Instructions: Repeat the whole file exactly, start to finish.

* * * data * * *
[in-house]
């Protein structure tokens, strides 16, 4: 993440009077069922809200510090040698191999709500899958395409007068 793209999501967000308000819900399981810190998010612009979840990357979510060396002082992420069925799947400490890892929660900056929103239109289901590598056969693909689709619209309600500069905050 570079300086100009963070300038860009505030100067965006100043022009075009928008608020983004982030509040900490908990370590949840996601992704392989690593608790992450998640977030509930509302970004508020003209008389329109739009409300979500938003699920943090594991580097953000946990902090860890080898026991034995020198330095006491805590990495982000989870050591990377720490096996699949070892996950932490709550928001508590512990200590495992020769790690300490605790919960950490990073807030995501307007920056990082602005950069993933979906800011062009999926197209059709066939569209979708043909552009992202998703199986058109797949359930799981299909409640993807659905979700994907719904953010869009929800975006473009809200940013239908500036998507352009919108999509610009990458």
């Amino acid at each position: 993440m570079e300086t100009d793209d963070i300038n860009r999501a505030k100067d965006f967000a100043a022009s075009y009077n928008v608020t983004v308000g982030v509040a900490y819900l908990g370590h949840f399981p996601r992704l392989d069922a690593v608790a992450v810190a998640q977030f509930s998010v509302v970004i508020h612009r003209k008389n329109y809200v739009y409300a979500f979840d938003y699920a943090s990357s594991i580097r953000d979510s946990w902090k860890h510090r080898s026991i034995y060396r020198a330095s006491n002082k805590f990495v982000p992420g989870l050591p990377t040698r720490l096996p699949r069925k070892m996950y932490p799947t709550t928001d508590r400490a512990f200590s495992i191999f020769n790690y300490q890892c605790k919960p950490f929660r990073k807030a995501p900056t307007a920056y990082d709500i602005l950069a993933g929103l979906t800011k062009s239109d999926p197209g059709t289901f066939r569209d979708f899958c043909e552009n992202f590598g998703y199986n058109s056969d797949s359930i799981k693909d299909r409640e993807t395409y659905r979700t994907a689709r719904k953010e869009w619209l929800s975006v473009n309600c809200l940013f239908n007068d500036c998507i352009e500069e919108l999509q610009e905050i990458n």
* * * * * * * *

[in-house]
């Protein structure tokens, strides 16, 4: 993440009077069922809200510090040698191999709500899958395409007068 793209999501967000308000819900399981810190998010612009979840990357979510060396002082992420069925799947400490890892929660900056929103239109289901590598056969693909689709619209309600500069905050 570079300086100009963070300038860009505030100067965006100043022009075009928008608020983004982030509040900490908990370590949840996601992704392989690593608790992450998640977030509930509302970004508020003209008389329109739009409300979500938003699920943090594991580097953000946990902090860890080898026991034995020198330095006491805590990495982000989870050591990377720490096996699949070892996950932490709550928001508590512990200590495992020769790690300490605790919960950490990073807030995501307007920056990082602005950069993933979906800011062009999926197209059709066939569209979708043909552009992202998703199986058109797949359930799981299909409640993807659905979700994907719904953010869009929800975006473009809200940013239908500036998507352009919108999509610009990458």
């Amino acid at each position: 993440m570079e300086t100009d793209d963070i300038n860009r999501a505030k100067d965006f967000a100043a022009s075009y009077n928008v608020t983004v308000g982030v509040a900490y819900l908990g370590h949840f399981p996601r992704l392989d069922a690593v608790a992450v810190a998640q977030f509930s998010v509302v970004i508020h612009r003209k008389n329109y809200v739009y409300a979500f979840d938003y699920a943090s990357s594991i580097r953000d979510s946990w902090k860890h510090r080898s026991i034995y060396r020198a330095s006491n002082k805590f990495v982000p992420g989870l050591p990377t040698r720490l096996p699949r069925k070892m996950y932490p799947t709550t928001d508590r400490a512990f200590s495992i191999f020769n790690y300490q890892c605790k919960p950490f929660r990073k807030a995501p900056t307007a920056y990082d709500i602005l950069a993933g929103l979906t800011k062009s239109d999926p197209g059709t289901f066939r569209d979708f899958c043909e552009n992202f590598g998703y199986n058109s056969d797949s359930i799981k693909d299909r409640e993807t395409y659905r979700t994907a689709r719904k953010e869009w619209l929800s975006v473009n309600c809200l940013f239908n007068d500036c998507i352009e500069e919108l999509q610009e905050i990458n």